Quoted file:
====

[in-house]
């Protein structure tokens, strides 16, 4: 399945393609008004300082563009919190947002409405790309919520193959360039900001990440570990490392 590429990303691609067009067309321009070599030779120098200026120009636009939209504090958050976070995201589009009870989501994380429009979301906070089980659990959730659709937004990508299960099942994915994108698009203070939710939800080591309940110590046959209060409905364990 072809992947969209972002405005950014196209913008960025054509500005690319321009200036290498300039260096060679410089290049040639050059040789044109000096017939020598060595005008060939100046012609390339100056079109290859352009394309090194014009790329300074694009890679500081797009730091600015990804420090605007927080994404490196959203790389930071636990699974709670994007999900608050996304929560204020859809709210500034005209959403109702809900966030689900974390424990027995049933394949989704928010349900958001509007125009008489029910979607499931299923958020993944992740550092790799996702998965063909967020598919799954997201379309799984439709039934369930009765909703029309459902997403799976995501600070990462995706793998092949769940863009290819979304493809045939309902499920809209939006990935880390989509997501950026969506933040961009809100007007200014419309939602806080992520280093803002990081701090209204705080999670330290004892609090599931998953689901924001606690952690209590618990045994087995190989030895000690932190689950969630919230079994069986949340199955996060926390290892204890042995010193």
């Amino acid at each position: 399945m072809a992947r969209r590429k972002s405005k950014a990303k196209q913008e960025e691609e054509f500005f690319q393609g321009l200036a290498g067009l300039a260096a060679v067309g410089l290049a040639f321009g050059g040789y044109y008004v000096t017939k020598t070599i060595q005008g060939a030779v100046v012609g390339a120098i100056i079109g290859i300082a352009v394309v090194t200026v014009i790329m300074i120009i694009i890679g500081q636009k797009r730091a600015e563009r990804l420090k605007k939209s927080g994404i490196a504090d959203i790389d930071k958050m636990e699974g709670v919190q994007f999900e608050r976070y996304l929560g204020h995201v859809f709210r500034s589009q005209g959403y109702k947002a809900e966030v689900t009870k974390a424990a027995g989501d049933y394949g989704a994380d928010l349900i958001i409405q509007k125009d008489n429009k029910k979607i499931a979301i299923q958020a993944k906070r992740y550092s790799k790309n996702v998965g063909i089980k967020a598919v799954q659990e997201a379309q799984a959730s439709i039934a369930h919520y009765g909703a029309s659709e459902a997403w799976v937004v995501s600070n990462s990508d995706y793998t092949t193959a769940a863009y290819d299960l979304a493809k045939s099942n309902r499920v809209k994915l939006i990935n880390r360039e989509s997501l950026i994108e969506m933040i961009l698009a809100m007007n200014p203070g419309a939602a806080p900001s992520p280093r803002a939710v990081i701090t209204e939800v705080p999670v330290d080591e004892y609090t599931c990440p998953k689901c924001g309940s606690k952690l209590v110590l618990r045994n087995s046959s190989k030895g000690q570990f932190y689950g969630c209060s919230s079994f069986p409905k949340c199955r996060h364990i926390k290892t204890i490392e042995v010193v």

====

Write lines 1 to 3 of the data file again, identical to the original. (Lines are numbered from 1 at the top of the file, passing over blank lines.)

[in-house]
């Protein structure tokens, strides 16, 4: 399945393609008004300082563009919190947002409405790309919520193959360039900001990440570990490392 590429990303691609067009067309321009070599030779120098200026120009636009939209504090958050976070995201589009009870989501994380429009979301906070089980659990959730659709937004990508299960099942994915994108698009203070939710939800080591309940110590046959209060409905364990 072809992947969209972002405005950014196209913008960025054509500005690319321009200036290498300039260096060679410089290049040639050059040789044109000096017939020598060595005008060939100046012609390339100056079109290859352009394309090194014009790329300074694009890679500081797009730091600015990804420090605007927080994404490196959203790389930071636990699974709670994007999900608050996304929560204020859809709210500034005209959403109702809900966030689900974390424990027995049933394949989704928010349900958001509007125009008489029910979607499931299923958020993944992740550092790799996702998965063909967020598919799954997201379309799984439709039934369930009765909703029309459902997403799976995501600070990462995706793998092949769940863009290819979304493809045939309902499920809209939006990935880390989509997501950026969506933040961009809100007007200014419309939602806080992520280093803002990081701090209204705080999670330290004892609090599931998953689901924001606690952690209590618990045994087995190989030895000690932190689950969630919230079994069986949340199955996060926390290892204890042995010193």
């Amino acid at each position: 399945m072809a992947r969209r590429k972002s405005k950014a990303k196209q913008e960025e691609e054509f500005f690319q393609g321009l200036a290498g067009l300039a260096a060679v067309g410089l290049a040639f321009g050059g040789y044109y008004v000096t017939k020598t070599i060595q005008g060939a030779v100046v012609g390339a120098i100056i079109g290859i300082a352009v394309v090194t200026v014009i790329m300074i120009i694009i890679g500081q636009k797009r730091a600015e563009r990804l420090k605007k939209s927080g994404i490196a504090d959203i790389d930071k958050m636990e699974g709670v919190q994007f999900e608050r976070y996304l929560g204020h995201v859809f709210r500034s589009q005209g959403y109702k947002a809900e966030v689900t009870k974390a424990a027995g989501d049933y394949g989704a994380d928010l349900i958001i409405q509007k125009d008489n429009k029910k979607i499931a979301i299923q958020a993944k906070r992740y550092s790799k790309n996702v998965g063909i089980k967020a598919v799954q659990e997201a379309q799984a959730s439709i039934a369930h919520y009765g909703a029309s659709e459902a997403w799976v937004v995501s600070n990462s990508d995706y793998t092949t193959a769940a863009y290819d299960l979304a493809k045939s099942n309902r499920v809209k994915l939006i990935n880390r360039e989509s997501l950026i994108e969506m933040i961009l698009a809100m007007n200014p203070g419309a939602a806080p900001s992520p280093r803002a939710v990081i701090t209204e939800v705080p999670v330290d080591e004892y609090t599931c990440p998953k689901c924001g309940s606690k952690l209590v110590l618990r045994n087995s046959s190989k030895g000690q570990f932190y689950g969630c209060s919230s079994f069986p409905k949340c199955r996060h364990i926390k290892t204890i490392e042995v010193v």